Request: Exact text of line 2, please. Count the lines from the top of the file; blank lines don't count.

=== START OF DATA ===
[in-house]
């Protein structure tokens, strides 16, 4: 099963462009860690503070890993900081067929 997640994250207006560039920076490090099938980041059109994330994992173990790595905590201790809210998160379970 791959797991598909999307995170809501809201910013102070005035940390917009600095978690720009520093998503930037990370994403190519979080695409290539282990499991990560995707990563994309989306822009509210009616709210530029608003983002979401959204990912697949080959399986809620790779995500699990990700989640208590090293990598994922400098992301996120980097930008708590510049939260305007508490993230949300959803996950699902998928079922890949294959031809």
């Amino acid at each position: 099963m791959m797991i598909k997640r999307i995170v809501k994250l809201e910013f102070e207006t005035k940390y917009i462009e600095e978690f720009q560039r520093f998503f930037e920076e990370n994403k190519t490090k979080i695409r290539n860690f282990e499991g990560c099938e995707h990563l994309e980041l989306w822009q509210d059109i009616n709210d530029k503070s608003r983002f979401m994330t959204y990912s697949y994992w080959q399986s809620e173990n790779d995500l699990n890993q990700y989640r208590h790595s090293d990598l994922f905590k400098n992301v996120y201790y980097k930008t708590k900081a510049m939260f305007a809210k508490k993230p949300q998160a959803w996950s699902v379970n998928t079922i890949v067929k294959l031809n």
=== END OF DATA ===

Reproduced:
């Protein structure tokens, strides 16, 4: 099963462009860690503070890993900081067929 997640994250207006560039920076490090099938980041059109994330994992173990790595905590201790809210998160379970 791959797991598909999307995170809501809201910013102070005035940390917009600095978690720009520093998503930037990370994403190519979080695409290539282990499991990560995707990563994309989306822009509210009616709210530029608003983002979401959204990912697949080959399986809620790779995500699990990700989640208590090293990598994922400098992301996120980097930008708590510049939260305007508490993230949300959803996950699902998928079922890949294959031809």